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"PROMOTING LINUX LITERACY SINCE TUESDAY"
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©2005 Keith R. George, Jr -- fair use applies.
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Thursday, May 12, 2005

The Joy of Text-To-Speech

Here's a cool tip for people who can't stand to read computer manuals: get your computer to read the manual to you! Text-to-speech programs are available for all popular computer platforms, and are a great study aid. If you can find the documentation you want in HTML, you can get your computer to read it to you while you do your housework, or to aid in pacing and comprehension as you read along.

The TTS program that I like to run on Linux is Festival, which runs at the command line. If Festival is installed, you can make your computer read any text file by using cd to go to the directory that contains the file, and typing the following command:

$festival --tts filename.txt


Of course, you can easily convert any webpage from html into a text file by simply copying and pasting into an editior and saving as text. Festival's metallic robot voice may take some getting used to, but it can be done.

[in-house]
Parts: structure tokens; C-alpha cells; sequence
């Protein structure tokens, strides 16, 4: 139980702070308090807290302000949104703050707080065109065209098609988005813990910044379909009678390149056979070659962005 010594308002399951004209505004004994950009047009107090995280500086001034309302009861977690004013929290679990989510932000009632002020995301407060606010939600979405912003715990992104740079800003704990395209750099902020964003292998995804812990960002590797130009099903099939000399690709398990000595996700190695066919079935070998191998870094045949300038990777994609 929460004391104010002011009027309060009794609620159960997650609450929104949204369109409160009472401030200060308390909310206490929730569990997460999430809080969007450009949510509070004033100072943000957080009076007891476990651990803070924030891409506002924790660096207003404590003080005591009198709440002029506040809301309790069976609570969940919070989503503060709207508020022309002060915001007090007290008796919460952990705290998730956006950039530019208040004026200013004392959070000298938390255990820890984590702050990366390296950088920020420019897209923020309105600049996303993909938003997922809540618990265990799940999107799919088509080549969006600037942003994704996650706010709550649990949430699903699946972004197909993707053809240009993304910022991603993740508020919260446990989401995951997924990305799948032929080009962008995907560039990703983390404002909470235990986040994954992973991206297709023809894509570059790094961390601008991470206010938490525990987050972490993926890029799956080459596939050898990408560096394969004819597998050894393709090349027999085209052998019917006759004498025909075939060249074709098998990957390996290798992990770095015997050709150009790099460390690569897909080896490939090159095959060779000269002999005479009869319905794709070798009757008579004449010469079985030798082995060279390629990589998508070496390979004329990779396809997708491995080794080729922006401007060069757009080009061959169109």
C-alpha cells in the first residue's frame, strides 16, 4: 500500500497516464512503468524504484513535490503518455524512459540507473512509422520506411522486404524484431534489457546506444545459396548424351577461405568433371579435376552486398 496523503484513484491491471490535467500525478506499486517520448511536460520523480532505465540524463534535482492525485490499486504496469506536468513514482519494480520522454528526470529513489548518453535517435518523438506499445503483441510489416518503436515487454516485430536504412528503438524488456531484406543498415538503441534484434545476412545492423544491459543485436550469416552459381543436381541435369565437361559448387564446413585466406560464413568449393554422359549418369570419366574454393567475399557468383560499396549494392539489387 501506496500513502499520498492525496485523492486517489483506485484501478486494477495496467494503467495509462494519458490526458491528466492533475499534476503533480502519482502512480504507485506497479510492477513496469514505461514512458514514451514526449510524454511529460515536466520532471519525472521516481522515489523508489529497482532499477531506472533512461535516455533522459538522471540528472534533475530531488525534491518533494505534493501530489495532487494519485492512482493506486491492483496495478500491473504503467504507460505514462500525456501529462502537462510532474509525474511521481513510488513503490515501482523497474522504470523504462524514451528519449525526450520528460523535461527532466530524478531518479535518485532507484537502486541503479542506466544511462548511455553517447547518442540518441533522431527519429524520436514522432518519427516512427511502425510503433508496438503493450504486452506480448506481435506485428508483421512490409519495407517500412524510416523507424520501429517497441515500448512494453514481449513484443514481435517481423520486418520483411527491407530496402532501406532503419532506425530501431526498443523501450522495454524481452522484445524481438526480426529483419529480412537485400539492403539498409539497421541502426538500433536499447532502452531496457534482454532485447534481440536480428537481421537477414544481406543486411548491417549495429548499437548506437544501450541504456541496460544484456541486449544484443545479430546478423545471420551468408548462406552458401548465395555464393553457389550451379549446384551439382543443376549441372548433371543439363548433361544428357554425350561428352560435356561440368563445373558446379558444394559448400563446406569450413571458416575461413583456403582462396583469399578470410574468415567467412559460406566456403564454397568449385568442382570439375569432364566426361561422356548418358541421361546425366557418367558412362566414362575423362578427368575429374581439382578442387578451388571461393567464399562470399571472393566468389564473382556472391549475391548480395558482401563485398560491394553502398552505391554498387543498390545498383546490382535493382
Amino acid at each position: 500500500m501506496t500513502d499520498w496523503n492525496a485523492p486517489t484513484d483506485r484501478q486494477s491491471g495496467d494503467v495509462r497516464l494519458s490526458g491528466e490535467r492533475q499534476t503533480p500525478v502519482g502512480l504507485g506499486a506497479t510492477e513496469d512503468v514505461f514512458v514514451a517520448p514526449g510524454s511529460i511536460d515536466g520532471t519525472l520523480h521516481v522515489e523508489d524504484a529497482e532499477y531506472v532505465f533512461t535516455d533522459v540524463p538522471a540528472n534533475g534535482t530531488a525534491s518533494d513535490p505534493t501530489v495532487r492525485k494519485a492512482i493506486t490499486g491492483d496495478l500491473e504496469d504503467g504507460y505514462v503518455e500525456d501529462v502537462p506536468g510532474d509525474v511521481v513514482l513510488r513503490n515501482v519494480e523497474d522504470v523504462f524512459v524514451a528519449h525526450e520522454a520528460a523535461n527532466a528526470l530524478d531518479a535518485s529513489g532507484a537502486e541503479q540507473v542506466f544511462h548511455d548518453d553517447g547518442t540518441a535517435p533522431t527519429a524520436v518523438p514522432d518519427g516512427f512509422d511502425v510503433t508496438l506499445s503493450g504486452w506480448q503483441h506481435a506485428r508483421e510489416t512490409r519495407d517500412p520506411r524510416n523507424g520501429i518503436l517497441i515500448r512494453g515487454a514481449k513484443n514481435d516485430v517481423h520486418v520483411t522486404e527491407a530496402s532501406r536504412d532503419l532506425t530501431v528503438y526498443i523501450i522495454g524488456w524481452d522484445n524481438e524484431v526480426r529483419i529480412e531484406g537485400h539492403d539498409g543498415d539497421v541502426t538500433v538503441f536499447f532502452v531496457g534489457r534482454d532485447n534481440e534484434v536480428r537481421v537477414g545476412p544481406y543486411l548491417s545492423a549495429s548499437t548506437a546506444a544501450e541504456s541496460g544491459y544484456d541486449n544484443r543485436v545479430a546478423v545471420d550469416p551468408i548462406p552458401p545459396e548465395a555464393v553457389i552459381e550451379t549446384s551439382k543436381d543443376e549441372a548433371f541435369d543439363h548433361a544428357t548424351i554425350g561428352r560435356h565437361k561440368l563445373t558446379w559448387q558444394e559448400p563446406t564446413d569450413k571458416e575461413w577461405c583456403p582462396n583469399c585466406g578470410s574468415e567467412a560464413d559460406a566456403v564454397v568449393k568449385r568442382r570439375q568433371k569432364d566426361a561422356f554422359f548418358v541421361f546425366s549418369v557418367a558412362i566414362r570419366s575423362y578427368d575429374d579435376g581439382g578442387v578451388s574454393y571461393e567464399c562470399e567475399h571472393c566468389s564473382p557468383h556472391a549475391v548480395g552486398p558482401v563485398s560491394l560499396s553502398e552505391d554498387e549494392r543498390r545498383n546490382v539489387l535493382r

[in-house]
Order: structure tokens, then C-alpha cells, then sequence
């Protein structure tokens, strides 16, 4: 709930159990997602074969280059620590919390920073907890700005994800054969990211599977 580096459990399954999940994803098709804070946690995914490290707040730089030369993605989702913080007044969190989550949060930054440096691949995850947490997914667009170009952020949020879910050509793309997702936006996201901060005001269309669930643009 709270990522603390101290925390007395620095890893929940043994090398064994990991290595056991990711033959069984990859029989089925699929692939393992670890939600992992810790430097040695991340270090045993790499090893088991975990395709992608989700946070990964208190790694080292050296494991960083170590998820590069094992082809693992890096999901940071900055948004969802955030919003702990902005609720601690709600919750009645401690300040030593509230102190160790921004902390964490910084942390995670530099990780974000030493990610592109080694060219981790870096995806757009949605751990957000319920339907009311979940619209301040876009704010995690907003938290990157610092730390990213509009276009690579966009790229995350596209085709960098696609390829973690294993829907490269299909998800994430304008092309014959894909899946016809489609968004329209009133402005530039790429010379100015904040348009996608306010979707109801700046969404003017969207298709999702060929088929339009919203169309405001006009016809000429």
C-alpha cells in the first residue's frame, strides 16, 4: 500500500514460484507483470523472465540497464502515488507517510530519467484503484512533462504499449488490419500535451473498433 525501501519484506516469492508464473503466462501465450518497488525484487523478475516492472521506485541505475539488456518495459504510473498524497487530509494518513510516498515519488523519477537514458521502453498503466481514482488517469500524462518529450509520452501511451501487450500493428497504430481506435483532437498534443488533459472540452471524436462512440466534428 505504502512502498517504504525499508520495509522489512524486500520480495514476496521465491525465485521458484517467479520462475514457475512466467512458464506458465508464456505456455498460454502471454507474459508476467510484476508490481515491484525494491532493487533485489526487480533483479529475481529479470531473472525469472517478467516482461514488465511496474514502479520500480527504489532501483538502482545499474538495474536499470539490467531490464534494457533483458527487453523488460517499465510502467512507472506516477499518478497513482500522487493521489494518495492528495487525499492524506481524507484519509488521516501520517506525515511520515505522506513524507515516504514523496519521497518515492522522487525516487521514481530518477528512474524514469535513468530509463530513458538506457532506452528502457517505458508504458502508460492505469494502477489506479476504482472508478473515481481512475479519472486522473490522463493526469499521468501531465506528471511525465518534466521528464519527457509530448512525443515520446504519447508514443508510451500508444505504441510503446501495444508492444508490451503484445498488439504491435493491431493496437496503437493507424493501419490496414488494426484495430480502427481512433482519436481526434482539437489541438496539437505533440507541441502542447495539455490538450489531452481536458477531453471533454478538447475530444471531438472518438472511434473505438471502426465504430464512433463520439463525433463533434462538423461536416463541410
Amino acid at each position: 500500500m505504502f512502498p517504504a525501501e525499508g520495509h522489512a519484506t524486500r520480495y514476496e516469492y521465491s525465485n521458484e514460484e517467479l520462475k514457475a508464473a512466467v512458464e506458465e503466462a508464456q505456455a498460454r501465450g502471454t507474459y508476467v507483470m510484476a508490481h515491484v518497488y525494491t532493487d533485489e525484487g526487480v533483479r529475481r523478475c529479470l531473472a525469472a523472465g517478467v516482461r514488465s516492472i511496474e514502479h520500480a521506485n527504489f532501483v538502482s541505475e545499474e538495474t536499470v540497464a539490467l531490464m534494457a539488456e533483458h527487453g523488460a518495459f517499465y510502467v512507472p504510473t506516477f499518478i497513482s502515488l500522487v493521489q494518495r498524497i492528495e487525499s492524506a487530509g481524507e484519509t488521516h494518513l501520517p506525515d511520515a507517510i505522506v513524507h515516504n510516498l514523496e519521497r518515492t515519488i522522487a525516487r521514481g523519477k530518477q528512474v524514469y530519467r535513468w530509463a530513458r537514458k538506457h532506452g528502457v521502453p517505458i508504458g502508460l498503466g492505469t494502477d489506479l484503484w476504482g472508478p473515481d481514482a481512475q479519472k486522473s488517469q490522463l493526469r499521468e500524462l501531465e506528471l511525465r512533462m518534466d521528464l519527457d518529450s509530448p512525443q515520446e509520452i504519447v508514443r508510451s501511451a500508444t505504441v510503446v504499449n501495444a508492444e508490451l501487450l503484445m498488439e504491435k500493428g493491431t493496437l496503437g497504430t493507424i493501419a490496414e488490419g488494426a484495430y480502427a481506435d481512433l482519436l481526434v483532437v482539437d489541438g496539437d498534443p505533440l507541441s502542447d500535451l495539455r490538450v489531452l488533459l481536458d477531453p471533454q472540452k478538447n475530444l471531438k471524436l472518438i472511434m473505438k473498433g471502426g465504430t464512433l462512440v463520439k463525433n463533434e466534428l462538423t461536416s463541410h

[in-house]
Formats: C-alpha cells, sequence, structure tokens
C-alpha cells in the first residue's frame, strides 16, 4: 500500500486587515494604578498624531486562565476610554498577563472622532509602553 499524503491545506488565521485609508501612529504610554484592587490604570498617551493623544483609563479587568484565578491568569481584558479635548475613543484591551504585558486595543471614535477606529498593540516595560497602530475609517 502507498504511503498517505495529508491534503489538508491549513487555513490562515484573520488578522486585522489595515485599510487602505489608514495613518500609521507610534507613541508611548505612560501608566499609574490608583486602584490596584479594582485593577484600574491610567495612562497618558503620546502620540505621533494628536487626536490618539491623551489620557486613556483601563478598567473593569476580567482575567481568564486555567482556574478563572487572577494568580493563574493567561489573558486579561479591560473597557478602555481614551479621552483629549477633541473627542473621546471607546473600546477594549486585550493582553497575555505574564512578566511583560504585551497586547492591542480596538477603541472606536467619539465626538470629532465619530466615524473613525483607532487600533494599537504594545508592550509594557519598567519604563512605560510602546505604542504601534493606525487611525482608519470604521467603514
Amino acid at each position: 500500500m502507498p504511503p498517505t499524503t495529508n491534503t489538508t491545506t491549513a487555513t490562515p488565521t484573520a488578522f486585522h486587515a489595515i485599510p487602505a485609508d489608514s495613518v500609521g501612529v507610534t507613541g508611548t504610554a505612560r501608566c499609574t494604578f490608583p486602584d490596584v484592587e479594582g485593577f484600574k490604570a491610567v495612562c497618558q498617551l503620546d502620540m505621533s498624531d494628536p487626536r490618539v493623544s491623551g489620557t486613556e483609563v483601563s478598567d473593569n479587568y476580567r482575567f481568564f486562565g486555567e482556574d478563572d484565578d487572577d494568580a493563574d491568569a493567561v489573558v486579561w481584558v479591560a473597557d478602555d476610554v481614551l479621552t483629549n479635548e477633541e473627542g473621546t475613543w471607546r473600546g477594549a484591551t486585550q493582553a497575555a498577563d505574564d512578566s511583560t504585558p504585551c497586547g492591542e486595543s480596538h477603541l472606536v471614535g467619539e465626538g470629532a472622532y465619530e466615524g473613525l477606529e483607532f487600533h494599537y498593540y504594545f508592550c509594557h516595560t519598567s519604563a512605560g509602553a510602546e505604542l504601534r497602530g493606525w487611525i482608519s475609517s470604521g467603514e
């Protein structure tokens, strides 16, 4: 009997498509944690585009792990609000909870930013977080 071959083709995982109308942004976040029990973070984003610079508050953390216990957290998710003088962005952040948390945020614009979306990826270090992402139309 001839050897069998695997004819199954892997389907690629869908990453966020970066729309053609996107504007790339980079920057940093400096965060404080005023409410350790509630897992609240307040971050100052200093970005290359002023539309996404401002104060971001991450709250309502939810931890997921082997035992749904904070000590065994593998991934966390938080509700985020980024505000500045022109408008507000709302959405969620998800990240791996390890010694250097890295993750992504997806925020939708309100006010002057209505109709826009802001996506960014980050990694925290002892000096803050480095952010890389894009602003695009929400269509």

Besides Festival, there's also a text-to-speech application available for Linux called Emacspeak, which, for all I know, has something to do with Emacs.

It pains me to say this, but the best text-to-speech program that I've ever run is a Windows program called ReadPlease. As I've said a hundred times before, ReadPlease is the only Windows program that I miss. It looks great, features a choice of voices, and sounds superior to Festival. It features a brisk, lilting cadence that reminds me of of Iambic Pentameter. Best of all, there's another version of Read Please available that works as a plug-in for Internet Explorer and can turn an entire webpage into an mp3 in just a few seconds. I've been known to install a Windows partition just so I can use the one month free sample version of the Plugin to record a decent-sounding mp3 version of web documentation, which I burn to CD ROMs and play on my Linux system, or in my portable MP3 player.

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